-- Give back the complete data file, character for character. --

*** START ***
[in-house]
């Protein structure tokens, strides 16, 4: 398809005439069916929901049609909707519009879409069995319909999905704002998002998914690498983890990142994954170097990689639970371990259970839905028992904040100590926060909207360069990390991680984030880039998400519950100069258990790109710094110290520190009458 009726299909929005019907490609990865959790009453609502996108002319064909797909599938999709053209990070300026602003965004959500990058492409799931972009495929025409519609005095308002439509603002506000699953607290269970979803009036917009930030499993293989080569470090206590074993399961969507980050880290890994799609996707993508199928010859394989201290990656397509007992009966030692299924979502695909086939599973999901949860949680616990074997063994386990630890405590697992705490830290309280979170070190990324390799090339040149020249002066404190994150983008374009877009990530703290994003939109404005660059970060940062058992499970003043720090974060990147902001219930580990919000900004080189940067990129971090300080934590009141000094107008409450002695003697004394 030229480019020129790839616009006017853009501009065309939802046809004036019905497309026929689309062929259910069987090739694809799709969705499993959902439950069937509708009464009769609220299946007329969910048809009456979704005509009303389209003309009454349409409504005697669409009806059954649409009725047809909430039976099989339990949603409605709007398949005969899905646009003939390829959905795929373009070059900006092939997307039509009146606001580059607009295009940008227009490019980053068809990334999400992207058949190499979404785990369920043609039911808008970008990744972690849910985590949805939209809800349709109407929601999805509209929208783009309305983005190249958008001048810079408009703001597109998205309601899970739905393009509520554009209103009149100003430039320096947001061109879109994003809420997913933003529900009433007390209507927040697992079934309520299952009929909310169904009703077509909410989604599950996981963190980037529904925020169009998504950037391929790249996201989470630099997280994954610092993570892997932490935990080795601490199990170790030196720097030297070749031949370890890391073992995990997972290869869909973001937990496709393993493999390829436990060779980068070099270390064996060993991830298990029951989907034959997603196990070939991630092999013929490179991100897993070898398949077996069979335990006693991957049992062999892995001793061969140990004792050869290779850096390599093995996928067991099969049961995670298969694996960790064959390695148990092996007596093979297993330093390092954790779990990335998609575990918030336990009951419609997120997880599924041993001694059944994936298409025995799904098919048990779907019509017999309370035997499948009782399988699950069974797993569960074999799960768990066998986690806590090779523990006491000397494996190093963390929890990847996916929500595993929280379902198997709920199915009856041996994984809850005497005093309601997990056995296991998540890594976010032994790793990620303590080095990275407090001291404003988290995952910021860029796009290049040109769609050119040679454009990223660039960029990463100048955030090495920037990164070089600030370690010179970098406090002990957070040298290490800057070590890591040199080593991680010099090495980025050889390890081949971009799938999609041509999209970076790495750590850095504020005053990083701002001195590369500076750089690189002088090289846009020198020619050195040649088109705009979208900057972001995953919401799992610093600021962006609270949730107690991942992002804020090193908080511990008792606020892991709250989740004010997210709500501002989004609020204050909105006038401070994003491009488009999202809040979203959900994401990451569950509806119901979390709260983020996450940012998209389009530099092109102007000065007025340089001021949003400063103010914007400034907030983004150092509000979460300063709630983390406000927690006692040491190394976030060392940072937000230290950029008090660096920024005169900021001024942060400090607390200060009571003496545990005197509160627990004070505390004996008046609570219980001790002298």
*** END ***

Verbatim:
[in-house]
């Protein structure tokens, strides 16, 4: 398809005439069916929901049609909707519009879409069995319909999905704002998002998914690498983890990142994954170097990689639970371990259970839905028992904040100590926060909207360069990390991680984030880039998400519950100069258990790109710094110290520190009458 009726299909929005019907490609990865959790009453609502996108002319064909797909599938999709053209990070300026602003965004959500990058492409799931972009495929025409519609005095308002439509603002506000699953607290269970979803009036917009930030499993293989080569470090206590074993399961969507980050880290890994799609996707993508199928010859394989201290990656397509007992009966030692299924979502695909086939599973999901949860949680616990074997063994386990630890405590697992705490830290309280979170070190990324390799090339040149020249002066404190994150983008374009877009990530703290994003939109404005660059970060940062058992499970003043720090974060990147902001219930580990919000900004080189940067990129971090300080934590009141000094107008409450002695003697004394 030229480019020129790839616009006017853009501009065309939802046809004036019905497309026929689309062929259910069987090739694809799709969705499993959902439950069937509708009464009769609220299946007329969910048809009456979704005509009303389209003309009454349409409504005697669409009806059954649409009725047809909430039976099989339990949603409605709007398949005969899905646009003939390829959905795929373009070059900006092939997307039509009146606001580059607009295009940008227009490019980053068809990334999400992207058949190499979404785990369920043609039911808008970008990744972690849910985590949805939209809800349709109407929601999805509209929208783009309305983005190249958008001048810079408009703001597109998205309601899970739905393009509520554009209103009149100003430039320096947001061109879109994003809420997913933003529900009433007390209507927040697992079934309520299952009929909310169904009703077509909410989604599950996981963190980037529904925020169009998504950037391929790249996201989470630099997280994954610092993570892997932490935990080795601490199990170790030196720097030297070749031949370890890391073992995990997972290869869909973001937990496709393993493999390829436990060779980068070099270390064996060993991830298990029951989907034959997603196990070939991630092999013929490179991100897993070898398949077996069979335990006693991957049992062999892995001793061969140990004792050869290779850096390599093995996928067991099969049961995670298969694996960790064959390695148990092996007596093979297993330093390092954790779990990335998609575990918030336990009951419609997120997880599924041993001694059944994936298409025995799904098919048990779907019509017999309370035997499948009782399988699950069974797993569960074999799960768990066998986690806590090779523990006491000397494996190093963390929890990847996916929500595993929280379902198997709920199915009856041996994984809850005497005093309601997990056995296991998540890594976010032994790793990620303590080095990275407090001291404003988290995952910021860029796009290049040109769609050119040679454009990223660039960029990463100048955030090495920037990164070089600030370690010179970098406090002990957070040298290490800057070590890591040199080593991680010099090495980025050889390890081949971009799938999609041509999209970076790495750590850095504020005053990083701002001195590369500076750089690189002088090289846009020198020619050195040649088109705009979208900057972001995953919401799992610093600021962006609270949730107690991942992002804020090193908080511990008792606020892991709250989740004010997210709500501002989004609020204050909105006038401070994003491009488009999202809040979203959900994401990451569950509806119901979390709260983020996450940012998209389009530099092109102007000065007025340089001021949003400063103010914007400034907030983004150092509000979460300063709630983390406000927690006692040491190394976030060392940072937000230290950029008090660096920024005169900021001024942060400090607390200060009571003496545990005197509160627990004070505390004996008046609570219980001790002298």